NEW YORK -- U.S. District Court Judge Jed S. Rakoff is expected to issue a ruling as soon as Monday on whether to toss all or part of a $1 billion lawsuit against New York Mets owners, according to two people familiar with the case.
Trustee Irving Picard is suing Mets principal owner Fred Wilpon, brother-in-law Saul Katz and other family members as well as associated businesses and charities, seeking to recover the money to distribute to victims of convicted swindler Bernard Madoff's Ponzi scheme.
Picard seeks $300 million in alleged "fictitious profits" -- money withdrawn over the amount invested from certain Madoff-invested accounts. He also seeks $700 million in principal from the Wilpon family, alleging they were sophisticated investors who had warning signs that a potential fraud was occurring.
Rakoff seemingly set a high bar for the latter claim, leading legal experts to believe the $700 million portion could be thrown out while the $300 million portion would remain on the table for a trial in March.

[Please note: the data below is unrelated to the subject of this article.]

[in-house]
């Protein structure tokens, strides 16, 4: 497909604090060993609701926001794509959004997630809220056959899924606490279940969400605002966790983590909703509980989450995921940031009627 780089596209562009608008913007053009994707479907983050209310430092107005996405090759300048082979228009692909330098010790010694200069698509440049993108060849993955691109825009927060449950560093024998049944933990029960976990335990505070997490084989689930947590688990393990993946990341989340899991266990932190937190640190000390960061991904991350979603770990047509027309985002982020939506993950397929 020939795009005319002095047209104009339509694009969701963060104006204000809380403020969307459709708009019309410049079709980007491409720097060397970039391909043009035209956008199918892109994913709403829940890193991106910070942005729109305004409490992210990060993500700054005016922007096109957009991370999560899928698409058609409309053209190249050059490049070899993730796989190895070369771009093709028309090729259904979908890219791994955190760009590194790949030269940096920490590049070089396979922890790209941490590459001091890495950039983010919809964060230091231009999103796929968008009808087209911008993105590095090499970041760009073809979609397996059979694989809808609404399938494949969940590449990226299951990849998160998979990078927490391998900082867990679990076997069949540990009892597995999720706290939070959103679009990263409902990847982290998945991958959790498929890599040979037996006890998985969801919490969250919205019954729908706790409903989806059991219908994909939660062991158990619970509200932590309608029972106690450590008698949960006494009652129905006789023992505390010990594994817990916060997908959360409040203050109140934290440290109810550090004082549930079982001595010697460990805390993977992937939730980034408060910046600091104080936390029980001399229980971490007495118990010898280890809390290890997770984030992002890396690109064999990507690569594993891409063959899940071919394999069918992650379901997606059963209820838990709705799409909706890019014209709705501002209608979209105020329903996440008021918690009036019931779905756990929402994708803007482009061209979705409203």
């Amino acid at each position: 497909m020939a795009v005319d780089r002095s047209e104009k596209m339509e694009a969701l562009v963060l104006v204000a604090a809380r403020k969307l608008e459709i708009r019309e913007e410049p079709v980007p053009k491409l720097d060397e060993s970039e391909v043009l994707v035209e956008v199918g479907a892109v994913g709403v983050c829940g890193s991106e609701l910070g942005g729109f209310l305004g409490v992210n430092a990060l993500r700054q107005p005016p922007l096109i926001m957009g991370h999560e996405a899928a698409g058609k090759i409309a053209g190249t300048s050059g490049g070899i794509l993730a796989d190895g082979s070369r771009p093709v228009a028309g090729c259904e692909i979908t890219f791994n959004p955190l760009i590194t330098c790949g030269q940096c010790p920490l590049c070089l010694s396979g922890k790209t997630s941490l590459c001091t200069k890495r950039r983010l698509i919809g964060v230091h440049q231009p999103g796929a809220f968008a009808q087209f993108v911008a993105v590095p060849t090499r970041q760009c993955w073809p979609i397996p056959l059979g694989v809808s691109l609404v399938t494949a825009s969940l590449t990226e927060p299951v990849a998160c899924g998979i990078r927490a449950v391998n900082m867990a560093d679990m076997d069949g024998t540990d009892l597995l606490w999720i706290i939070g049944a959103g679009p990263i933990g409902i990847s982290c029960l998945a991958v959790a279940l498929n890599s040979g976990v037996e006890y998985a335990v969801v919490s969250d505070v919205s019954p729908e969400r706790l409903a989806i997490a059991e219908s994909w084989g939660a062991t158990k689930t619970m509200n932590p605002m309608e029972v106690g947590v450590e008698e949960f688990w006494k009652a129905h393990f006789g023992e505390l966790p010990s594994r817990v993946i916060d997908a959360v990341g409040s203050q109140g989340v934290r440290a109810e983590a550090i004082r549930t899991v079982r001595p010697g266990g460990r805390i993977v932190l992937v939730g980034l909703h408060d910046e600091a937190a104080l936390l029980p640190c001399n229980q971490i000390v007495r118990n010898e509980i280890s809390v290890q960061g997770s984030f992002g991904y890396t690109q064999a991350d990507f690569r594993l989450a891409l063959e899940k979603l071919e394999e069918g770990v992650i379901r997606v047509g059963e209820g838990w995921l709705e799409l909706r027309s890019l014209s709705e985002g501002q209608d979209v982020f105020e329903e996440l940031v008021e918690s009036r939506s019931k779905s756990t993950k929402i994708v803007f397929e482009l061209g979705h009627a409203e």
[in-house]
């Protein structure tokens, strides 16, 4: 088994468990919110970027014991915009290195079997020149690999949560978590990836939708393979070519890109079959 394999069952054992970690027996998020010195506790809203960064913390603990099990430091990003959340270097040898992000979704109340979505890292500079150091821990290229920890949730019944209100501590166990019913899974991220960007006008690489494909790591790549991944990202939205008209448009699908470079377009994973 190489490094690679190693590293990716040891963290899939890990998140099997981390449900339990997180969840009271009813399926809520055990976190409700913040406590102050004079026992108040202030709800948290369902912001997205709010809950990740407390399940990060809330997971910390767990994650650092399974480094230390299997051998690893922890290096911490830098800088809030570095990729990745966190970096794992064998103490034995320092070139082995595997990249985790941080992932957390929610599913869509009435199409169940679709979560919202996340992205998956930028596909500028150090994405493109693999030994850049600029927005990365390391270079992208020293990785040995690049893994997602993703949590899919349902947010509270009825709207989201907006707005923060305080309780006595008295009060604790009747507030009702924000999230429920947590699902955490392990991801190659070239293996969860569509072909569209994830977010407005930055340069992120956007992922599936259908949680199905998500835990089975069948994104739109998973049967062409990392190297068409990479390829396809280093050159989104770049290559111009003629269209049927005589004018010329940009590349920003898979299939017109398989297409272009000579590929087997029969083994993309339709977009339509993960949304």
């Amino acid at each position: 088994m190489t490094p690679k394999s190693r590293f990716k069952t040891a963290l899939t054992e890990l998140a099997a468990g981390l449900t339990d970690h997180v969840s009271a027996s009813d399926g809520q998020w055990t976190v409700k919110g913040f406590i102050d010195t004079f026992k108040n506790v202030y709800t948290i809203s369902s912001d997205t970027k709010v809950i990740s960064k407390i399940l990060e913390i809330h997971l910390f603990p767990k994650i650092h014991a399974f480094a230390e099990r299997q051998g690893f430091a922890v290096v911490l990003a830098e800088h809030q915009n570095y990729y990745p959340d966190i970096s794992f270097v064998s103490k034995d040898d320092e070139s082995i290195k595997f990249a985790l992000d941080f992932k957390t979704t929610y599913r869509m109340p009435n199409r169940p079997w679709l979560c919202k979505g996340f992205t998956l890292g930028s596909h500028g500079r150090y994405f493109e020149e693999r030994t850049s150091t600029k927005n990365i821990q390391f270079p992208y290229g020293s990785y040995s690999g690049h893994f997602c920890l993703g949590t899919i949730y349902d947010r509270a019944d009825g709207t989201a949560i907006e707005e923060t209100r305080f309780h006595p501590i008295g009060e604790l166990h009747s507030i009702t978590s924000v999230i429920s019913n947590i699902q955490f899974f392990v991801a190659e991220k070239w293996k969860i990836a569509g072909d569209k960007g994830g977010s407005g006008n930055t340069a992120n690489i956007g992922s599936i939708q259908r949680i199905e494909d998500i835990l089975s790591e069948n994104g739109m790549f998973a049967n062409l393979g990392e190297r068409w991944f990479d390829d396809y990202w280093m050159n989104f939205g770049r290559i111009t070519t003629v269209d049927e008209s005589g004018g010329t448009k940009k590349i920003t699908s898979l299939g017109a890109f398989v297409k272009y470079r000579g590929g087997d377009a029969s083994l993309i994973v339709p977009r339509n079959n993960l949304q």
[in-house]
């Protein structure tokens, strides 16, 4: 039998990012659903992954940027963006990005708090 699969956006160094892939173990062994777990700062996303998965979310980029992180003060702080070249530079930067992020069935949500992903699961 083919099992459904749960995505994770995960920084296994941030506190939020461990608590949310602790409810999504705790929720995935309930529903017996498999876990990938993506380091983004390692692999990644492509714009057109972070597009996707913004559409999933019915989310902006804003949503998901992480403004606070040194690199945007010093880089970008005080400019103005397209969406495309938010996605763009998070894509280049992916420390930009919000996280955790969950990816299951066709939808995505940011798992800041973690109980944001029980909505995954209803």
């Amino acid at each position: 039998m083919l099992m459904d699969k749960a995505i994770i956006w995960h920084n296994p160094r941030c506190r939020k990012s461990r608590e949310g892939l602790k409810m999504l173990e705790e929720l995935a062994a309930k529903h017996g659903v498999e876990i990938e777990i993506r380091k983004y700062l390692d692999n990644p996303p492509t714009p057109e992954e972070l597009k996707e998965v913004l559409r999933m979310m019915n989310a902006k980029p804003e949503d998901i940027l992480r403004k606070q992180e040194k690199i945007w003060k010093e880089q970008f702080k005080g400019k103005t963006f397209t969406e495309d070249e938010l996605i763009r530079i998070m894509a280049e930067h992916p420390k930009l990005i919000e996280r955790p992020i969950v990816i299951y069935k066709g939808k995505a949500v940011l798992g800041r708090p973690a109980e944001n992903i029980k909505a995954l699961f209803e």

The standard the judge articulated for recovering the $700 million "should have known" part during a hearing last month was: "You purposely turn away from learning something because you knew there was a high probability that you would learn something bad."
Once Rakoff's decision is announced, the sides then could have more serious settlement talks because the amount at stake would be more clearly defined.
Former New York governor Mario Cuomo has been appointed to mediate the dispute.
Adam Rubin covers the Mets for ESPNNewYork.com.